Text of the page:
Like Jeremy and Payal I was struck by the idea of emergent leaders; people who don’t have formal leadership roles but still step up. The more of these you have in a team the more inspiring it is. Without these people, you end up in the type of team where you have to push things every step of the way. During the leadership training we also learnt about transformational leadership skills that many emergent leaders employ.
The 5 key tenets of transformational leadership:
- Model the way: this means that, as a leader, you must be a good team member or you can’t expect others to be.
- Inspire a shared vision: this means that you should develop a purpose and project as a team rather than bringing an idea that you want a team to implement. This is something I have done poorly in the past. I often want to stick to a plan that I have come up with rather than changing it to fit in with what the whole team wants.
- Challenge the process: look for ways to innovate the way things are done.
- Enable others: listen to other people and support their decisions. This is another thing I struggle with. I tend to be a bit controlling and if someone hasn’t finished something quickly enough I will do it instead. Now I know that this takes team member’s responsibility away and causes them to stop making an effort.
- Encourage the heart: this has a bit of a weird name but it basically means that you should tell people when you think they’ve done a good job. This sounds corny but can really make a difference to how motivated your team is.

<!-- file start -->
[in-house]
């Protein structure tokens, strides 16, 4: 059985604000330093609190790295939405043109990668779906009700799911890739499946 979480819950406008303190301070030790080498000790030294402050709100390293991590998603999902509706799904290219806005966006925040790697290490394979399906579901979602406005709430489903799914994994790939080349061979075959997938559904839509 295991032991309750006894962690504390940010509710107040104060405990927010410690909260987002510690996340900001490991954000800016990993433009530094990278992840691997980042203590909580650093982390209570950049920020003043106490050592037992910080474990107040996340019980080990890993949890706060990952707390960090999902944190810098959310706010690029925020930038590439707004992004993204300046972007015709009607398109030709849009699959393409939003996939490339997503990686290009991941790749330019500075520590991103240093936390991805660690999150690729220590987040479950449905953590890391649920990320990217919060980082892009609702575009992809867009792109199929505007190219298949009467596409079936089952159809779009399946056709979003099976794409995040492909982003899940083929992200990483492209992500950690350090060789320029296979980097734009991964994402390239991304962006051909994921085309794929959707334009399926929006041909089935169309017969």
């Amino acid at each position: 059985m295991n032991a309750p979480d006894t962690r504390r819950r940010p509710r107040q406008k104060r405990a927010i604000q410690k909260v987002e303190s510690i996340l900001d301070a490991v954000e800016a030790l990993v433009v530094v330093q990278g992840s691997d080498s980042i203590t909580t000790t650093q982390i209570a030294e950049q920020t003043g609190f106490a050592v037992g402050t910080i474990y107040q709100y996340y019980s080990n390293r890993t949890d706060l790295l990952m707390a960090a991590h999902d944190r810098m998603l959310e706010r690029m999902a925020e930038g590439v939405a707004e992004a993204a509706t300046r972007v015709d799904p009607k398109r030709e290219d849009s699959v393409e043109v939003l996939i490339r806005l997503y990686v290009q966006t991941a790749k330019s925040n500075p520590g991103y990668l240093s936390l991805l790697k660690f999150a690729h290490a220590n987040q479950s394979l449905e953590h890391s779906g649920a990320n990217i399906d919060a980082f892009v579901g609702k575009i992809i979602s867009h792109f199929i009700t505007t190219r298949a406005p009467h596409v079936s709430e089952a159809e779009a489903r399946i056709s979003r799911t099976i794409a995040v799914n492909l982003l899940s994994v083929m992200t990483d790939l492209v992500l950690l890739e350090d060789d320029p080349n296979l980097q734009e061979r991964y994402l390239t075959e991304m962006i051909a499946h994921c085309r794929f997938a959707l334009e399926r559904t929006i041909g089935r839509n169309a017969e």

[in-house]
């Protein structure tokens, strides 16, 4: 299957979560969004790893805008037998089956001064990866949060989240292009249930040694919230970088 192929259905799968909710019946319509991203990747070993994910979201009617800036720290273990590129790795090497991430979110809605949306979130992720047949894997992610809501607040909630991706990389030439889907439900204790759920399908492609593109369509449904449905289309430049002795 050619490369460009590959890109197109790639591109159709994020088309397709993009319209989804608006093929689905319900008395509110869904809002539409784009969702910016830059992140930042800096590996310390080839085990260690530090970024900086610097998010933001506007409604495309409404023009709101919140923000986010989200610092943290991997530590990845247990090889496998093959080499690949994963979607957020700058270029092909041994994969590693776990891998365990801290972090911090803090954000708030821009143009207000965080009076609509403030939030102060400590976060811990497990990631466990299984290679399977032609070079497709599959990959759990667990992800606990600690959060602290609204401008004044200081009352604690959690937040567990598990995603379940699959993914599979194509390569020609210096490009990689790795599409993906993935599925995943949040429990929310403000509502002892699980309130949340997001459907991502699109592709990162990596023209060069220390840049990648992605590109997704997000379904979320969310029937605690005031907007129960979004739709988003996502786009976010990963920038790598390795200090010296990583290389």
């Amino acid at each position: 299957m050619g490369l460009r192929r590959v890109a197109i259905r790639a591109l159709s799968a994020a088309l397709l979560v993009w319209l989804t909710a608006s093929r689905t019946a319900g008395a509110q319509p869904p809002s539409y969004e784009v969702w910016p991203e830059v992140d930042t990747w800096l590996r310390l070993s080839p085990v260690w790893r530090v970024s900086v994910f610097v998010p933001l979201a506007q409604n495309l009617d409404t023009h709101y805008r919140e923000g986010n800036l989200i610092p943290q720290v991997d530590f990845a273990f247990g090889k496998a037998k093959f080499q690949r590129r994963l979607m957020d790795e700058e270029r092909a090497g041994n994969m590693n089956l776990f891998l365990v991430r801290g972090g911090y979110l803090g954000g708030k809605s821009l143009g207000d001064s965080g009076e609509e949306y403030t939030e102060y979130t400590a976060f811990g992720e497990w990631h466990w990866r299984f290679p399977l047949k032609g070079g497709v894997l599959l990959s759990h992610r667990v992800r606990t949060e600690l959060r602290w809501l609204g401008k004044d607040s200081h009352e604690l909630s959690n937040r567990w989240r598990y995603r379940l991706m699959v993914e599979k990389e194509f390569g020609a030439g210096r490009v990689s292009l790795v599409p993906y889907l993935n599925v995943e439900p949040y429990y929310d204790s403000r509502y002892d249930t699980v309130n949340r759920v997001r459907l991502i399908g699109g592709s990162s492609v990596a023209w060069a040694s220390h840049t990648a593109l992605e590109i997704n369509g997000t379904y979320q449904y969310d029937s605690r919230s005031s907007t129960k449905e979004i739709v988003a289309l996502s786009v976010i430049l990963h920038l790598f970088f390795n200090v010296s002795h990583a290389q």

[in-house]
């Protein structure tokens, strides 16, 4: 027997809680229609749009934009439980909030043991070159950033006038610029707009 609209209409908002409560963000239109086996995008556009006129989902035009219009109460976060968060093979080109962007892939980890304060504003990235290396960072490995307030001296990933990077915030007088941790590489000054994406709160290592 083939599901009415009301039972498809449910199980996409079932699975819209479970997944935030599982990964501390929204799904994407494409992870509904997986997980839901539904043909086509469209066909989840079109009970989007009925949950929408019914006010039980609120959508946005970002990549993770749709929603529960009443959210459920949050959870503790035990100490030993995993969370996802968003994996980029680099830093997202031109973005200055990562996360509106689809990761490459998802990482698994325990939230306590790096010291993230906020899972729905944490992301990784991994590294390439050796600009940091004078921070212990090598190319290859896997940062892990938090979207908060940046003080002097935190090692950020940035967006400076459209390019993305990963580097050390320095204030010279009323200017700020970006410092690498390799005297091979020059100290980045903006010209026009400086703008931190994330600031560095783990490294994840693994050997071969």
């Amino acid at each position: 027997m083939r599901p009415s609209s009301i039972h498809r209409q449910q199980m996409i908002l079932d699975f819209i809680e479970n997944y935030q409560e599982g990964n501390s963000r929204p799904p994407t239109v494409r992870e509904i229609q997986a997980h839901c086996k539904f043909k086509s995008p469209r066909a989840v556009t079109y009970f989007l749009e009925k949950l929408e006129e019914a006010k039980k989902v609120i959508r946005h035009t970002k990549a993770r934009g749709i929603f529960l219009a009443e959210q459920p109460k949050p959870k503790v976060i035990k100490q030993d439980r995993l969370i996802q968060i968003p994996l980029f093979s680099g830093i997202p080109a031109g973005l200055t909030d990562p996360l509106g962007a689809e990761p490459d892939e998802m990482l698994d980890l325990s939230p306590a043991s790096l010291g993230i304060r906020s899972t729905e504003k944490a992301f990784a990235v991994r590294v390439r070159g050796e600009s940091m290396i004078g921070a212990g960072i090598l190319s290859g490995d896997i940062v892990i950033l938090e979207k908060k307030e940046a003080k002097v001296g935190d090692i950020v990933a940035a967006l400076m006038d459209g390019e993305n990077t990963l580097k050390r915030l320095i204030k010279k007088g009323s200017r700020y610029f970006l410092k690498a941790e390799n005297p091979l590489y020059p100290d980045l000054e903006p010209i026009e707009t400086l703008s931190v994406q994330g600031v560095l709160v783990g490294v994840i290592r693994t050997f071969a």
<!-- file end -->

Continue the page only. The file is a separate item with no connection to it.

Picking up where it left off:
Self Leadership and Values
Throughout this year, I’ve also had an opportunity to develop my self leadership. My husband is a psychologist and he’s taught me about Acceptance and Commitment Therapy and (at least to a degree) this is how I try to run my life. Basically, Acceptance and Commitment Therapy tells you that you should accept the way you are feeling and then do what is most consistent with your values. Sometimes this is easy (like when you’re feeling motivated and the thing that’s most consistent with your values is to make the plots for your latest article), and sometimes it’s hard (when you are terrified of public speaking but your values say that you should give a talk at a conference). The CEED leadership course helped me nail down a couple of values that I had been avoiding because they’re just a bit too scary. The thing I have been really avoiding the most is networking. Let’s face it, most people fear networking but it’s part of our jobs as researchers and my values say that I must do it. Confronting this means that I get to do fantastic things like meeting visiting academics and going to visit some of the most prestigious labs in the US. Am I terrified? Yes. Am I doing it anyway? Hell yeah!
I think these three lessons will serve me well in my academic, family and friendship teams. I wish you great teammates, skills to help them excel, and the commitment to follow your values, however difficult it might be.